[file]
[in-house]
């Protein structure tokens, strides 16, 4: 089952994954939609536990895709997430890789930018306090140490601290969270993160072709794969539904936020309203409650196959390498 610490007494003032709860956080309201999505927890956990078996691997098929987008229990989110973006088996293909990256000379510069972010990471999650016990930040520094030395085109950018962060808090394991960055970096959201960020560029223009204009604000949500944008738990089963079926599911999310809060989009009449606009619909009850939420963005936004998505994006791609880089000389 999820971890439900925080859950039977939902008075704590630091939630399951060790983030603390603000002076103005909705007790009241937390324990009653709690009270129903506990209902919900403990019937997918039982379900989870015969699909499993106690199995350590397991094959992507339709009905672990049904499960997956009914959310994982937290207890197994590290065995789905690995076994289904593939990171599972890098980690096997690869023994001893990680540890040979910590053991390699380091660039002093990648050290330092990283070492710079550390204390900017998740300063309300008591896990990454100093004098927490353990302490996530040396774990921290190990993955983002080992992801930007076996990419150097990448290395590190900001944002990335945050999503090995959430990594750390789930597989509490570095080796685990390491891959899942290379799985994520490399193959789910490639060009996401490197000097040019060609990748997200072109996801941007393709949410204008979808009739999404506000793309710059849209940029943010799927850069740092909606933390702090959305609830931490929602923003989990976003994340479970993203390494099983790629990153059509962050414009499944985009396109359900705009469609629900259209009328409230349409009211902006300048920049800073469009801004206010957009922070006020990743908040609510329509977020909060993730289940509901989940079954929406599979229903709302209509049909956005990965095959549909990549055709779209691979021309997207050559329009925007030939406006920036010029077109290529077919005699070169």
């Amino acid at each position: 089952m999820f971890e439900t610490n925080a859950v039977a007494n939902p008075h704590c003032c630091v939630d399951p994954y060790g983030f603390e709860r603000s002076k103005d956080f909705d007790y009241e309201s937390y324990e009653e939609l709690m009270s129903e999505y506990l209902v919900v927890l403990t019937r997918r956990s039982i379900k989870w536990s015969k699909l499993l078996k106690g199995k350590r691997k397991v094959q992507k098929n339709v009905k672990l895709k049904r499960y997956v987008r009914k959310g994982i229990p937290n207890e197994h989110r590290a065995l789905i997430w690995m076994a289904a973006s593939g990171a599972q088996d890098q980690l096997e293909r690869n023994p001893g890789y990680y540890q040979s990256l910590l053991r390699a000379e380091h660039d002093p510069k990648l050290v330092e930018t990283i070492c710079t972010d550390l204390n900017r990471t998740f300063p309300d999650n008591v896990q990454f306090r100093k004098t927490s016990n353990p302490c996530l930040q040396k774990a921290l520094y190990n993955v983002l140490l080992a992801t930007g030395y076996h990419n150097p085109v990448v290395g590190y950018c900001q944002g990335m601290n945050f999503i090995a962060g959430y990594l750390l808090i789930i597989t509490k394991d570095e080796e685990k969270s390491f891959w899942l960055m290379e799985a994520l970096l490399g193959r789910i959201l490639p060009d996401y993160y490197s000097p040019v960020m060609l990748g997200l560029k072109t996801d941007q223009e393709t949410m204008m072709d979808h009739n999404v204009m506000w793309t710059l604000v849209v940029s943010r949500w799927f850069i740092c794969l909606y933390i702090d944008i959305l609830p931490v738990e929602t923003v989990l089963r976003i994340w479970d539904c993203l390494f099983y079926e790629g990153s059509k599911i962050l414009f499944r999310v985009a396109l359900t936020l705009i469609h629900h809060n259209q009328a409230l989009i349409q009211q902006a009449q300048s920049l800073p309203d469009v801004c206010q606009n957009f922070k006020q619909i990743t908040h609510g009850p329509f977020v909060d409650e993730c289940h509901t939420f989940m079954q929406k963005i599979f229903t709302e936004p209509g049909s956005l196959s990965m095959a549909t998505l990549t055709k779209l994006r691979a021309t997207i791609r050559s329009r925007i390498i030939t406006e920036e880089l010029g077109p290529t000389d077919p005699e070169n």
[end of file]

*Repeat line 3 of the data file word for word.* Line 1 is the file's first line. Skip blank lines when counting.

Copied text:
């Amino acid at each position: 089952m999820f971890e439900t610490n925080a859950v039977a007494n939902p008075h704590c003032c630091v939630d399951p994954y060790g983030f603390e709860r603000s002076k103005d956080f909705d007790y009241e309201s937390y324990e009653e939609l709690m009270s129903e999505y506990l209902v919900v927890l403990t019937r997918r956990s039982i379900k989870w536990s015969k699909l499993l078996k106690g199995k350590r691997k397991v094959q992507k098929n339709v009905k672990l895709k049904r499960y997956v987008r009914k959310g994982i229990p937290n207890e197994h989110r590290a065995l789905i997430w690995m076994a289904a973006s593939g990171a599972q088996d890098q980690l096997e293909r690869n023994p001893g890789y990680y540890q040979s990256l910590l053991r390699a000379e380091h660039d002093p510069k990648l050290v330092e930018t990283i070492c710079t972010d550390l204390n900017r990471t998740f300063p309300d999650n008591v896990q990454f306090r100093k004098t927490s016990n353990p302490c996530l930040q040396k774990a921290l520094y190990n993955v983002l140490l080992a992801t930007g030395y076996h990419n150097p085109v990448v290395g590190y950018c900001q944002g990335m601290n945050f999503i090995a962060g959430y990594l750390l808090i789930i597989t509490k394991d570095e080796e685990k969270s390491f891959w899942l960055m290379e799985a994520l970096l490399g193959r789910i959201l490639p060009d996401y993160y490197s000097p040019v960020m060609l990748g997200l560029k072109t996801d941007q223009e393709t949410m204008m072709d979808h009739n999404v204009m506000w793309t710059l604000v849209v940029s943010r949500w799927f850069i740092c794969l909606y933390i702090d944008i959305l609830p931490v738990e929602t923003v989990l089963r976003i994340w479970d539904c993203l390494f099983y079926e790629g990153s059509k599911i962050l414009f499944r999310v985009a396109l359900t936020l705009i469609h629900h809060n259209q009328a409230l989009i349409q009211q902006a009449q300048s920049l800073p309203d469009v801004c206010q606009n957009f922070k006020q619909i990743t908040h609510g009850p329509f977020v909060d409650e993730c289940h509901t939420f989940m079954q929406k963005i599979f229903t709302e936004p209509g049909s956005l196959s990965m095959a549909t998505l990549t055709k779209l994006r691979a021309t997207i791609r050559s329009r925007i390498i030939t406006e920036e880089l010029g077109p290529t000389d077919p005699e070169n």